Raccoons are adept at getting into garbage cans, attics, pools, and more while people are sleeping.
In the wild, they can be observed resting in trees, swimming, running, and standing up to predators showing versatility and strength.
Raccoons demonstrate that they can carry out physically demanding tasks, often pushing, pulling, or manipulating objects as they maneuver and climb up and down them. Due to the lack of opposable thumbs, they cannot lift heavy objects easily, but will find other methods to move something heavy or restrictive. Raccoons are also strong swimmers, climbers, and runners.
Read on to learn more about exactly how strong raccoons can be in using their bodies to navigate and survive.
6 Ways Raccoons Demonstrate Strength
The name “raccoon” comes from the Powhatan term arahkunem (ahrah-koon-em), meaning “scratches with hands”.
Raccoons belong to the Procyonidae family, which also includes coatis, kinkajou, cacomistle, the New World ringtail, and olingos. There are 7 species, with 35 subspecies.
Male raccoons weigh more than females, and across the species, they can weigh from 12 to 35 pounds.
Their bodies may seem lightweight, but raccoons demonstrate strength through their ability to successfully access food and escape predators.
1. Ambidextrous And Sensitive Hands
Most people are not ambidextrous, meaning that one hand is significantly weaker or unable to perform the same tasks as the dominant hand.
However, raccoons can use both paws to adeptly open and pry objects to get to food sources.
Nearly two-thirds of the raccoon’s cerebral cortex in the brain is for interpreting tactile situations. Their sense of touch is not adversely affected even in water below 50 °F.
Raccoons’ hands have over 10 times more nerve endings than humans’ hands.
Raccoons do not have opposable thumbs and therefore cannot grip in the same way as animals that do have them.
This, however, does not prevent them from manipulating objects. Raccoons can open things such as latches, locks, and move weights placed on top of garbage cans for food sources. They can successfully climb into secured attics and chimneys for nesting.
2. Land On Feet From Great Heights
Raccoons can twist and turn while falling to land on their feet.
As long as they do not break a bone, raccoons can walk away from falls from heights 130 feet up in the air, without poor effects or injury.
3. Strong Climbers
Raccoons can climb moving forward and backward, with the ability to descend head-first down trees and obstacles.
When moving down head-first, raccoons can rotate their hind legs 180 degrees. This demonstrates a strong grip and strength to support their body weight.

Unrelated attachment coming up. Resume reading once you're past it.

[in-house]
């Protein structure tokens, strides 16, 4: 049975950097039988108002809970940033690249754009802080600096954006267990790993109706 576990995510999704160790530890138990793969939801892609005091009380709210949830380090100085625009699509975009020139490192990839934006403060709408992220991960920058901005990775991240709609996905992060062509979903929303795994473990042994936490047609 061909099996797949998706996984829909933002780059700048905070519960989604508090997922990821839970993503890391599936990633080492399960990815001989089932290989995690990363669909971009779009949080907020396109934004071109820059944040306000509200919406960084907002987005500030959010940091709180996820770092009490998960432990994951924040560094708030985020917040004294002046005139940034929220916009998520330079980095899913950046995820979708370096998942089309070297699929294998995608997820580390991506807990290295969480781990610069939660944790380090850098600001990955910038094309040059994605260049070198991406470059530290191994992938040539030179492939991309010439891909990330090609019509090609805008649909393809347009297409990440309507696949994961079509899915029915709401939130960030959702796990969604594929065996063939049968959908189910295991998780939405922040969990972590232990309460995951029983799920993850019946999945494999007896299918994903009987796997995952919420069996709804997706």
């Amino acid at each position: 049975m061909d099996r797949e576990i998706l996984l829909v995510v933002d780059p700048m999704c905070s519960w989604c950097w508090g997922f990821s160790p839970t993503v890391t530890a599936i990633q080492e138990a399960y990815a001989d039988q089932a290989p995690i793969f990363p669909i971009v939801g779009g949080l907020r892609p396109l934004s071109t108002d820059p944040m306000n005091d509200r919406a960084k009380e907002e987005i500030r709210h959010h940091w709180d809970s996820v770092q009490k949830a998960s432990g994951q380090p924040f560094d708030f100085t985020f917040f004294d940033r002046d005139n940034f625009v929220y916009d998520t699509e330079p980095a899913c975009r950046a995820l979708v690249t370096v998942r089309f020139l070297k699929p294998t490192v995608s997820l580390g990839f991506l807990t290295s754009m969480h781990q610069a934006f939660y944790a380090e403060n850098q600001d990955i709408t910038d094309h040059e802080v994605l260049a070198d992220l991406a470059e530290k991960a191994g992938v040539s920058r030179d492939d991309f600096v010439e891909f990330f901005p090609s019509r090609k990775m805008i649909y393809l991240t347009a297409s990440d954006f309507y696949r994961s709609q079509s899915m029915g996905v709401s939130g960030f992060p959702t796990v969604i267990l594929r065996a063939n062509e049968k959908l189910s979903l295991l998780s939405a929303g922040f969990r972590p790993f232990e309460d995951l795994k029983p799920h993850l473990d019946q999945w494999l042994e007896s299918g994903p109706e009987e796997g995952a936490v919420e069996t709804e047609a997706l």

Also read: Can Beavers Climb Trees?
4. Power In Water
Raccoons use water for a variety of reasons, most often for sensory purposes, for defecation, escape from predators, and as a food source.
It may appear as if raccoons are washing their food, but they are trying to gain sensory data about it. Water wets the thin and bumpy layer in their paws, making them pliable, thus stimulating the nerve endings in their hands.
This helps them to easily feel and understand the food in their hands, as they learn about it and memorize its texture to search for it again in the future.
Swimming From Predators And For Food
The water gives raccoons an incredible advantage in getting away from predators since they can swim quickly for long periods. They can also hold their breath underwater for a long time.
Raccoons can swim for extended periods, at an average speed of 3 miles per hour (mph). They may swim up to 15 mph when escaping predators such as alligators, wolves, hawks, and more.
Raccoons are omnivorous, eat plants and animals, and are opportunistic in eating garbage as well. They also capture small fish, frogs, or crayfish in the water, and can dive down approximately 5 feet to obtain them.
Raccoons can hold their breath for up to 15 minutes underwater. Their thick fur insulates them in cold water, but also makes them easily float.
Raccoons must use strength to counteract floating to stay under as they search for food or hide from predators.
5. Fast Runners
Raccoons are also fast runners, capable of running up to 15 mph. Considering their small stature and short legs, this is relatively fast.
Raccoons will run to escape startling noises or lights or to escape predators.
Also read: Are Hippos Faster Than Horses?
6. Strong Bite Force
If a raccoon cannot escape a predator, it will stand up to make itself bigger, while producing defensive sounds, such as hissing, shrieking, or growling.
While raccoons will run, swim, climb, or make noises to fend off a threat, they can also bite with sharp teeth and powerful jaws.
One study found that raccoons had an average of 346 Newtons of bite force, which converts to over 77 pounds of biting power. Paired with razor-sharp teeth, raccoons create a painfully strong bite.
Learn about: How Strong Are Lions?
Raccoons show their strength in multiple ways.
Despite their lightweight and stocky bodies, they are ambidextrous and agile.
Raccoons can manipulate and climb objects to gain access to food or nesting sources and can land on their feet if falling from great heights.
Raccoons can also swim and run for extended periods and up to 15 mph.
If raccoons cannot escape a predator, they will stand up to them and can deliver a powerful bite.
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